Blood clotting

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Ananya Juluri

What are blood clotting factors? What are the thirteen clotting factors?

Sangeetha Pulapaka

13 clotting factors? Wow! This number gets a bad rep everytime!

When we injure ourselves and start to bleed, our bodies make sure that the bleeding soon stops by forming a clump of blood (a blood clot) that closes the wound. This reaction is very important, because it ensures that we lose as little blood as possible, stops germs from getting into the wound, and allows the wound to heal.

But sometimes blood clots form in the bloodstream even though there are no external injuries, and blood vessels may become blocked as a result. This can lead to dangerous complications such as a heart attack or stroke. These kinds of blood clots only occur very rarely in healthy people. But certain illnesses and genetic factors can increase the risk of blood clots forming. Many people who have this higher risk take anti-clotting medication as prevention.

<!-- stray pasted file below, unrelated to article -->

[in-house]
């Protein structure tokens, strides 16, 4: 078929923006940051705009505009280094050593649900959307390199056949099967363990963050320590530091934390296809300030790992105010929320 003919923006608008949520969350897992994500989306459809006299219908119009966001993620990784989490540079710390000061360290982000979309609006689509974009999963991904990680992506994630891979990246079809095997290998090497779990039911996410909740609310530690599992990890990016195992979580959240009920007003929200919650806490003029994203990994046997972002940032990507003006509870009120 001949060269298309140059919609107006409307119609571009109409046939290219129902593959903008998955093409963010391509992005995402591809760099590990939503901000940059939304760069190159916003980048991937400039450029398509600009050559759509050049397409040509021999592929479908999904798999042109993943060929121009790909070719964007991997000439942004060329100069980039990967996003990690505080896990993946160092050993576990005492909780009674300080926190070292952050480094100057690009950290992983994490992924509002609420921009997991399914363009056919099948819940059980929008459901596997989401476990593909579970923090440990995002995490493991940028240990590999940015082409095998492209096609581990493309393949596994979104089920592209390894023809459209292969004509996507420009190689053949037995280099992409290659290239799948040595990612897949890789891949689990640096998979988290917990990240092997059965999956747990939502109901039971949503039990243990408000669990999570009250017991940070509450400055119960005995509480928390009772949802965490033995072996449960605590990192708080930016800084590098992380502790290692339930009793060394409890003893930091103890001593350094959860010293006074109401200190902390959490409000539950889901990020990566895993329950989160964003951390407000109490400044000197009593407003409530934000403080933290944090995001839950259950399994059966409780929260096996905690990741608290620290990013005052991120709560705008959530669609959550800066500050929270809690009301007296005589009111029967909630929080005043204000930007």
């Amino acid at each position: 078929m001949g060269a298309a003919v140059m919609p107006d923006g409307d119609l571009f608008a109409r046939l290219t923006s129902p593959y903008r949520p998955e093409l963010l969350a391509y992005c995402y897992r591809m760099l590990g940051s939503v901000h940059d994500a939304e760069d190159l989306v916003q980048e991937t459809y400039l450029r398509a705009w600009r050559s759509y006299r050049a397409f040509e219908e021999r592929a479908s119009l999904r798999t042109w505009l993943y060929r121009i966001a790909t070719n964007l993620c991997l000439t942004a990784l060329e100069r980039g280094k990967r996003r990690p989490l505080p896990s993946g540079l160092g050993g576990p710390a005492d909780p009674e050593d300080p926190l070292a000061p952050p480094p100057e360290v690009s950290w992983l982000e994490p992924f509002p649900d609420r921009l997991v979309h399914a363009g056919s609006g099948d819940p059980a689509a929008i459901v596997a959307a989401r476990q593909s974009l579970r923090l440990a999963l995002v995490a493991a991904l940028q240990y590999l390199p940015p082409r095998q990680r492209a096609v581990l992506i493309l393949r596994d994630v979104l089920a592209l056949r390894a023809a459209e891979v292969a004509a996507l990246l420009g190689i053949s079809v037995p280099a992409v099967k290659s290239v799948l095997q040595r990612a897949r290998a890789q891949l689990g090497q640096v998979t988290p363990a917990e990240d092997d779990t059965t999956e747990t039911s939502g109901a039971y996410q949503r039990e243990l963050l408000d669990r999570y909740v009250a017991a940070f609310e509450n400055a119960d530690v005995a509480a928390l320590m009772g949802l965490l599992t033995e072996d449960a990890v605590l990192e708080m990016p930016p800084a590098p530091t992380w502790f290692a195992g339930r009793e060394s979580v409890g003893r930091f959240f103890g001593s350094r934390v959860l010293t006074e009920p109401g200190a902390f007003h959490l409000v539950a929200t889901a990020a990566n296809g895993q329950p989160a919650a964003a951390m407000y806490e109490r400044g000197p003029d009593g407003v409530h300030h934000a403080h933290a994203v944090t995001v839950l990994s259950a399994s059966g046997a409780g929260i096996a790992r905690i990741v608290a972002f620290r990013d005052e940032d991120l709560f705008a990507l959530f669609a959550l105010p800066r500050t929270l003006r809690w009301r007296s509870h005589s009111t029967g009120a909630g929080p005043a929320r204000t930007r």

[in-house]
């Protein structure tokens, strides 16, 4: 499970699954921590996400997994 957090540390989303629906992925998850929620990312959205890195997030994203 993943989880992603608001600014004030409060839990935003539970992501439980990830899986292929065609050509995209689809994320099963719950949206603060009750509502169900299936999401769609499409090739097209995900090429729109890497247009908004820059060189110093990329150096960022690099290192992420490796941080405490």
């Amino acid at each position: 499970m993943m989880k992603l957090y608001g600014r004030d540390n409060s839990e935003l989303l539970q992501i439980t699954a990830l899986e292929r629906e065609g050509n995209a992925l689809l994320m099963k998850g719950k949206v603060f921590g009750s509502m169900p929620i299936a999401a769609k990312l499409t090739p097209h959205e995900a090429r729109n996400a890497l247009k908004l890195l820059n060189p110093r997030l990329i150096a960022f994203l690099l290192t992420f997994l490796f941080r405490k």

When we injure ourselves and start to bleed, this is what happens:

Our blood vessels become narrower. This reduces the flow of blood to the injured tissue, limiting the loss of blood.

Blood platelets in the bloodstream, known as thrombocytes, attach to the damaged area of the blood vessel and clump together to reduce the bleeding.

The body then activates a number of substances in the blood and the tissue. These substances solidify the clump by forming a special protein and fix the clump at the wound. These substances are called clotting factors or coagulation factors. There are 13 clotting factors in human blood and tissues. Most of them are made in the liver. The liver needs vitamin K to make some of these clotting factors. Our bodies cannot make their own vitamin K, so people have to get it in  so people have to get it in their diet.

Here is more information on the 13 clotting factors: